The Business Case for Culture: Interview with Workday’s Ashley Goldsmith

Ashley Goldsmith is chief human resources officer (CHRO) at Workday, with global responsibility for all human resources functions, internal communications, and the Workday Foundation. Earlier this month, Goldsmith was named to the San Francisco Business Times’ list of “The Most Influential Women in Bay Area Business 2015.”

As Workday’s HR leader, a big part of Goldsmith’s job is to help ensure that Workday retains its strong workplace culture—a culture that’s gained it both regional and national recognition. Workday was named to Fortune magazine’s list of “100 Best Companies to Work For” this year, and ranked #1 among largest companies on the “Best Places to Work in the Bay Area” list by the San Francisco Business Times and Silicon Valley/San Jose Business Journal.

We caught up with Goldsmith to learn her thoughts on Workday’s culture, the role it plays in competing in competitive job markets, and why in the HR industry culture is “the new black.”

You’ve been at Workday for a little more than a year now. What drew you to the company?

I was a big fan of Workday already. I had the opportunity to participate in an application demo on the Workday campus in a prior job role, and the technology just blew me away. The most remarkable thing, however, was the people all just seemed so happy and nice. I will never forget as we were leaving that day, my whole team was looking around at each other asking, “Do you really think they’re that happy?” When I got a phone call about the new CHRO position open at Workday I thought, that’s just one of those calls you need to take.

How do you reinforce that positive environment as the company continues to grow globally?

We’re proud of our culture here at Workday, which has earned us high rankings in many employee satisfaction surveys through the years. We’re now getting recognition outside the U.S.; we were recently named #4 on a great places to work list in Ireland.

It all starts with who we’re hiring. Getting the right people, who share our values and can expand and develop them as we grow, is what we look for. We like  “we” people—those that like to collaborate and innovate together, not folks intent on taking all the credit for themselves.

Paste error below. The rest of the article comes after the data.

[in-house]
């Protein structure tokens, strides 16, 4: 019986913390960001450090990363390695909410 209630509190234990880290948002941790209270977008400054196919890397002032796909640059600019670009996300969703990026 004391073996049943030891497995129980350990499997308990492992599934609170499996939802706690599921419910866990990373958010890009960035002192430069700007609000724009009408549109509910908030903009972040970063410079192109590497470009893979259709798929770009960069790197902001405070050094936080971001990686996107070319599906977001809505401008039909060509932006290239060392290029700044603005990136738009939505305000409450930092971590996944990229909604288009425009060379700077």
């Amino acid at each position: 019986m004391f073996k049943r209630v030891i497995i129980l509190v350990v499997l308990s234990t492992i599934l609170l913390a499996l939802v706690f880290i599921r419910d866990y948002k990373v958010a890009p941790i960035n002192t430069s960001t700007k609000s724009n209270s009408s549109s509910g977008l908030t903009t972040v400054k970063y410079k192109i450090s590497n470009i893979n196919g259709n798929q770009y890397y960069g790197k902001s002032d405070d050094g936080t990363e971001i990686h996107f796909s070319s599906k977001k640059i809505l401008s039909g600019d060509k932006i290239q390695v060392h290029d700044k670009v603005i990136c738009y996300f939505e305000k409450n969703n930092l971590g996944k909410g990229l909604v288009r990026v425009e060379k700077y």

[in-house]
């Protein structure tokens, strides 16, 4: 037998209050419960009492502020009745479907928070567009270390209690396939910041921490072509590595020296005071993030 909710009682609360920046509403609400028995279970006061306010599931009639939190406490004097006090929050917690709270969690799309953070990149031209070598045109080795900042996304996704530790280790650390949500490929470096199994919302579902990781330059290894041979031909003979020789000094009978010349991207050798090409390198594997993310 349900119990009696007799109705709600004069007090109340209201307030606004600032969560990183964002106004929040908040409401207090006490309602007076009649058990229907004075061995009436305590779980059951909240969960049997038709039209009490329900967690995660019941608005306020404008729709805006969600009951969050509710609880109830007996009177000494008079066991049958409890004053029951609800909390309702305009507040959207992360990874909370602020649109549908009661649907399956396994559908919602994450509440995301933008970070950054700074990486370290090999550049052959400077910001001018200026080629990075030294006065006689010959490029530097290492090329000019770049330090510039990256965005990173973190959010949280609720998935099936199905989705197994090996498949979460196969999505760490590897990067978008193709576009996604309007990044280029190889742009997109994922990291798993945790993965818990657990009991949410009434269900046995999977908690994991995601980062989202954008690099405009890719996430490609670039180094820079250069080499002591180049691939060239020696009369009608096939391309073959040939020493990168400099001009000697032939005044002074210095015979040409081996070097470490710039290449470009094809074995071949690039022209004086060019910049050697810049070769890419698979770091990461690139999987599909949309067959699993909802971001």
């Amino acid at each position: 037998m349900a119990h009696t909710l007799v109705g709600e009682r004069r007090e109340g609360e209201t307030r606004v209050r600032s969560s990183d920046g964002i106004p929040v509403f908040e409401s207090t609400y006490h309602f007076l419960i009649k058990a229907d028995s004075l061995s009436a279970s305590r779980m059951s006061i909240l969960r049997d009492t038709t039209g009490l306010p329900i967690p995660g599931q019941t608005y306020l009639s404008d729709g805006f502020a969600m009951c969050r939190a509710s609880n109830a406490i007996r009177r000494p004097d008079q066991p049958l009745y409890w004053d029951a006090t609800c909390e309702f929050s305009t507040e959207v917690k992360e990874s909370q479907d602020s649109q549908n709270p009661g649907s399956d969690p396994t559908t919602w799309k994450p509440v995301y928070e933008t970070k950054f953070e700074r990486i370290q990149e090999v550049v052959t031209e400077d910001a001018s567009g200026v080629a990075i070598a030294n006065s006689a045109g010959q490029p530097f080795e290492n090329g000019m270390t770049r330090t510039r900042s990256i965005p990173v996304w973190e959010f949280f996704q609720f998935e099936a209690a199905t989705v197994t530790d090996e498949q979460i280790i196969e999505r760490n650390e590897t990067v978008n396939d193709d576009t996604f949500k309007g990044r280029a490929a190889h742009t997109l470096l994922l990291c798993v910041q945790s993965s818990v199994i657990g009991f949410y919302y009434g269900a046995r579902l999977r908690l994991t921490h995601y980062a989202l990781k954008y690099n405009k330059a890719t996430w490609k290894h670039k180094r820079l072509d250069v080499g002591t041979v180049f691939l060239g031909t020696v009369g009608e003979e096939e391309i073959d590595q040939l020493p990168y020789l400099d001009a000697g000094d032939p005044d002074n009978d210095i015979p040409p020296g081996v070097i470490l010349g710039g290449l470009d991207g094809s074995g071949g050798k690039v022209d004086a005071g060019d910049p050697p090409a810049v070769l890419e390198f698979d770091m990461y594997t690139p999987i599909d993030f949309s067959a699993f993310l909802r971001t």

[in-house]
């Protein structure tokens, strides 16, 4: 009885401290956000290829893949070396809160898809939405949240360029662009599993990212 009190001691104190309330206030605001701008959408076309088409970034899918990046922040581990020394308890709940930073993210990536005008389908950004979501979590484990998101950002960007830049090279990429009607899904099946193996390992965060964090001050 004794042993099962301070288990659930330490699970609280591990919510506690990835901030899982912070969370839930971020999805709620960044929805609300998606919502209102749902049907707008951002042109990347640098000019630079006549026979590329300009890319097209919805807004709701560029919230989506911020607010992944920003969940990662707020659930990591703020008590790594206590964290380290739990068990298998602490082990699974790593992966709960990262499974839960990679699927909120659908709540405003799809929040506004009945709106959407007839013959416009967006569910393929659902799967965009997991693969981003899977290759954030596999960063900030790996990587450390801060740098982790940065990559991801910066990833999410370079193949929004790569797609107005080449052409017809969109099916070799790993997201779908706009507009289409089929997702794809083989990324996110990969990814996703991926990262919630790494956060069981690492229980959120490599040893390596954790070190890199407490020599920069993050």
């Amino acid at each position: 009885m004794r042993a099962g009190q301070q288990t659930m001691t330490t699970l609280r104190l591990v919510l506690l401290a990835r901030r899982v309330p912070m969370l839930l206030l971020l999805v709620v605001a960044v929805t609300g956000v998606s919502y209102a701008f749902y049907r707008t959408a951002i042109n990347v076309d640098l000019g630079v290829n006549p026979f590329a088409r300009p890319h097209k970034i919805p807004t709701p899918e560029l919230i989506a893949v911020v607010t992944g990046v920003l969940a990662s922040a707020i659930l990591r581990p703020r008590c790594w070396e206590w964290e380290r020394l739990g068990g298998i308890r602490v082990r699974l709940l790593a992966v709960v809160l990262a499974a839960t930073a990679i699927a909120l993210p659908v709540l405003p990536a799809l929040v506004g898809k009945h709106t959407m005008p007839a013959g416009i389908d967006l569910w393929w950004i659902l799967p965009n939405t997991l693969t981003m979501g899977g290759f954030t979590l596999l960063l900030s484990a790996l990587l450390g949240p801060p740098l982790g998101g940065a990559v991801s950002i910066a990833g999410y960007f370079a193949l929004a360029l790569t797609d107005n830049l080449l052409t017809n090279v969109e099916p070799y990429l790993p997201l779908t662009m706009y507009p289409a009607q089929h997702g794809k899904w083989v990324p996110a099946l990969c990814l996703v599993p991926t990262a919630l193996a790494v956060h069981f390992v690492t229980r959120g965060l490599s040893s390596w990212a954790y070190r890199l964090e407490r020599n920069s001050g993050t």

Our Co-Founders Dave Duffield and Aneel Bhusri actually interviewed the first 500 employees, meaning they interviewed about three times that many people to find those first 500 employees. I find that just staggering.  That shows how committed they were to getting the right people to cultivate the culture they envisioned. Great culture has to start at the top.

You’ve attended several HR events this year, and participated in some panels. Was culture discussed at these events?

Yes. At a Deloitte’s HR Academy conference in Dallas last month, Josh Bersin predicted culture would be the leading trend over the next year. Culture is the new black! It’s like everyone woke up in this really competitive market and realized they can’t win without a strong culture.

“When I ask people what their favorite part is about working here, no one responds with, ‘Oh, we have a great snack program.’ They attribute their happiness to the people … .”

At Workday, we are very fortunate to be faced with the opportunity of sustaining a great culture instead of the challenge of figuring out how to turn it around and make a major transformation.  You can’t wave a magic wand and make that happen in a large enterprise with a weak culture. There is still more we can and will do at Workday—more with our careers website to attract the best talent, and more manager-enablement training to ensure managers are receiving the skills and confidence required to support our culture on their growing teams.

About half of Workday’s global workforce is based in the Bay Area, which has a very competitive talent market. How does Workday compete for Bay Area talent?

It’s very competitive everywhere, but hyper-competitive in the Bay Area.  We choose to compete by leveraging our culture, brand, and reputation. We’re grateful to do so well in workplace surveys and lists, as the recognition offers a great competitive advantage.

When I ask people what their favorite part is about working here, no one responds with, “Oh, we have a great snack program.” They attribute their happiness to the people—their colleagues who always support them. I strongly believe there is a business case for having a positive culture, and you need to have in place a leadership team that drives home those core values to make it work. In fact, Dave and Aneel say the word culture even more than I do— just listen to our earnings calls!